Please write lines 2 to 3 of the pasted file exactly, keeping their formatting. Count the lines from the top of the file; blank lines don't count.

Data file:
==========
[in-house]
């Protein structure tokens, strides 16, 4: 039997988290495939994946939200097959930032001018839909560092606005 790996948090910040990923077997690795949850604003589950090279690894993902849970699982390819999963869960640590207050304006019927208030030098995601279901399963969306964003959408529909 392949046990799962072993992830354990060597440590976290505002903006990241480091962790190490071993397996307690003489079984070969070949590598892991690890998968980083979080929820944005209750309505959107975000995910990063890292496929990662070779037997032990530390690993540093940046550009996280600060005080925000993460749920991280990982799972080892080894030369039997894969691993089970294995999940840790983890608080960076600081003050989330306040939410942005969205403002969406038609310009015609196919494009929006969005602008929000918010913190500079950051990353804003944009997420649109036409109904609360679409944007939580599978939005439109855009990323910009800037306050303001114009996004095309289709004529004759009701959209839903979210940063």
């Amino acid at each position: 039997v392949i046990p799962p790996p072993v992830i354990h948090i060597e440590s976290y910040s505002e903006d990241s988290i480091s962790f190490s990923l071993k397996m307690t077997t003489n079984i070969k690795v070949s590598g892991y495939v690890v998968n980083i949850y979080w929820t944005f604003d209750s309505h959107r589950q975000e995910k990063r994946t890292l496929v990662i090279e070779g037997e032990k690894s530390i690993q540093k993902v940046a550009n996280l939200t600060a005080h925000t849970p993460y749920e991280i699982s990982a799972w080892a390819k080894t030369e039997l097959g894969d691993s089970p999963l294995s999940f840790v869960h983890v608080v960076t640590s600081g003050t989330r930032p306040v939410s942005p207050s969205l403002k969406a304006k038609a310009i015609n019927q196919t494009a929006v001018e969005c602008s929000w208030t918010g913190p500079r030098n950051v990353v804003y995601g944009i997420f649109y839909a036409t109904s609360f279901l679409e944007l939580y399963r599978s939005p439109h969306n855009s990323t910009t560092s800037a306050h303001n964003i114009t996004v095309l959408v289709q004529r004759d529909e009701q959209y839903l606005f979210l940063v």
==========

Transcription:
């Protein structure tokens, strides 16, 4: 039997988290495939994946939200097959930032001018839909560092606005 790996948090910040990923077997690795949850604003589950090279690894993902849970699982390819999963869960640590207050304006019927208030030098995601279901399963969306964003959408529909 392949046990799962072993992830354990060597440590976290505002903006990241480091962790190490071993397996307690003489079984070969070949590598892991690890998968980083979080929820944005209750309505959107975000995910990063890292496929990662070779037997032990530390690993540093940046550009996280600060005080925000993460749920991280990982799972080892080894030369039997894969691993089970294995999940840790983890608080960076600081003050989330306040939410942005969205403002969406038609310009015609196919494009929006969005602008929000918010913190500079950051990353804003944009997420649109036409109904609360679409944007939580599978939005439109855009990323910009800037306050303001114009996004095309289709004529004759009701959209839903979210940063």
């Amino acid at each position: 039997v392949i046990p799962p790996p072993v992830i354990h948090i060597e440590s976290y910040s505002e903006d990241s988290i480091s962790f190490s990923l071993k397996m307690t077997t003489n079984i070969k690795v070949s590598g892991y495939v690890v998968n980083i949850y979080w929820t944005f604003d209750s309505h959107r589950q975000e995910k990063r994946t890292l496929v990662i090279e070779g037997e032990k690894s530390i690993q540093k993902v940046a550009n996280l939200t600060a005080h925000t849970p993460y749920e991280i699982s990982a799972w080892a390819k080894t030369e039997l097959g894969d691993s089970p999963l294995s999940f840790v869960h983890v608080v960076t640590s600081g003050t989330r930032p306040v939410s942005p207050s969205l403002k969406a304006k038609a310009i015609n019927q196919t494009a929006v001018e969005c602008s929000w208030t918010g913190p500079r030098n950051v990353v804003y995601g944009i997420f649109y839909a036409t109904s609360f279901l679409e944007l939580y399963r599978s939005p439109h969306n855009s990323t910009t560092s800037a306050h303001n964003i114009t996004v095309l959408v289709q004529r004759d529909e009701q959209y839903l606005f979210l940063v």